The Goldfinch is a painting by Fabritis, and on loan to MoMA in New York. In a tragic set of events, 13 year-old Theo Decker acquires this valuable painting, losing his mother at the same time. The Goldfinch follows Theo’s life, into his mid-twenties, as he struggles with this loss, and the dilemma of what to do with this piece of art. He meets more tragedy, and makes friends with an eccentric Russian, Boris, who is somewhat of a salvation – an angel with black wings – and who eventually helps Theo in more ways than he was expecting.
The Goldfinch is an incredible novel, a completely bumpy ride. It is told in the first person narrative, which allows us to get under the skin of Theo, the protagonist. At times this is painful, because whilst initially I felt pity for Theo, he soon grew on my nerves. Theo’s life takes him through several dramatic events, which ultimately shape him, but he has a wont for self-destruction that is disturbing – and frustrating. At times you want to shake him to his senses, or for someone else to, but Theo is adept at keeping just enough of a distance. Boris, with an appetite for drink and drugs, sums it up when he tells Theo that he, himself, is a happy drunk, but that Theo is more dangerous.
Boris is the most brilliant character, for me. He is shallow, drug-taking, drug-trading, a thief, and yet he is absolutely engaging, and evidently cares for Theo, providing an ally when everyone else seems to let him down. The Las Vegas years had me gripped, and in a different way, the denouement of the book in Amsterdam – this is a period that well-earns the word ‘crazy’, as Theo descends into the underworld and a drug-fuelled binge to try to escape the realities of the situation.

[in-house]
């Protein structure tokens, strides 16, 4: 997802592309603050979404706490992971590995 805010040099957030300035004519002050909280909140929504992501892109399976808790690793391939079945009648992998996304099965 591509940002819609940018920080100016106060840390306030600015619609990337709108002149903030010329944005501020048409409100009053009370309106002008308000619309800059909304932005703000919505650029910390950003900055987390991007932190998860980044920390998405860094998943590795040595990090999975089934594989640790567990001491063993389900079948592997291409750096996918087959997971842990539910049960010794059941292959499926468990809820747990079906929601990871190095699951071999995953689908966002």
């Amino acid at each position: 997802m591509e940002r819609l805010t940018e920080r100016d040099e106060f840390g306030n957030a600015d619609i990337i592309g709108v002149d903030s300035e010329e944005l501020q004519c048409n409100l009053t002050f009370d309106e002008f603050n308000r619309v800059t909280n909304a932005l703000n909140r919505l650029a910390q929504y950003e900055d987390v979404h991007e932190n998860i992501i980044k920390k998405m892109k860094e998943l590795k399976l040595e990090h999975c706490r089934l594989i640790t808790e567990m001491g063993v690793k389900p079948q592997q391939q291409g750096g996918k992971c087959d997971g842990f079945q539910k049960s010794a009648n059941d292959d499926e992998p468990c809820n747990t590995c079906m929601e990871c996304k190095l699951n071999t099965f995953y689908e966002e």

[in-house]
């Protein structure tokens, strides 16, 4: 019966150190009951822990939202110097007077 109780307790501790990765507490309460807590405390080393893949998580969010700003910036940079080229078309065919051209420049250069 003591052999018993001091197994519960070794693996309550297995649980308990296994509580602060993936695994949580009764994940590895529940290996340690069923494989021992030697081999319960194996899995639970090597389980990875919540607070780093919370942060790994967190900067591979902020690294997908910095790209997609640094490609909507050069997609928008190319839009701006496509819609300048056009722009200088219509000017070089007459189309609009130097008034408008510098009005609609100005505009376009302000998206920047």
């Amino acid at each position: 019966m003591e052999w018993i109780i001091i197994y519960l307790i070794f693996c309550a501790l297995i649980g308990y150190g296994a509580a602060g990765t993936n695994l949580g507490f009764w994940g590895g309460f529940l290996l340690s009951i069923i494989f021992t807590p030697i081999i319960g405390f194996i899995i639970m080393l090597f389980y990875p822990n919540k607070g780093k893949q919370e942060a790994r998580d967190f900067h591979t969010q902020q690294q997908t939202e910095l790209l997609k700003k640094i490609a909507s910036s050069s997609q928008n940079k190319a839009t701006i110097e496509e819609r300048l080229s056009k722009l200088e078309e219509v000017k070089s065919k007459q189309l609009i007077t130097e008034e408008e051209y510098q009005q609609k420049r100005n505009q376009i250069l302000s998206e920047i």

Tartt does sprinkle the book with sympathetic characters, none more so than Hobie, the man who eventually comes to be Theo’s almost-guardian and teacher – giving him a trade, antiques and restoration, which will both save him, and cost him.
The Goldfinch is a book with pace, and is a complete page-turner. It is separated into five ‘acts’, with chapters and sub-chapters within it. Tartt’s writing is exquisite in places, with the slowing of time in some phases (like the MoMa) so much that it almost stops, and you find you haven’t taken a breath. Other phases, time has whooshed by, and you have dropped a couple of years. This didn’t matter to me, but may annoy some readers (like my husband).
The climax of the book, the crazy period, is incredibly fast paced, followed by this period where Theo is holed up in Amsterdam, and the ending in itself is a long soliloquy, with a reflective Theo. This is an indulgent ending, I think, and ties everything up in a ‘psycho-babble’ way (as my husband puts it). It really annoyed him, and it didn’t sit well with me, in the context of the rest of the book, where a grittier ending might have been better given that Theo is in his mid-twenties when the book ends, and not in the later years of his life when such reflections might be more realistic. He just didn’t feel like he ‘grew’ that much as a person in the book.
Overall a book that is well worth a read, and one which keeps the reader gasping through to the end.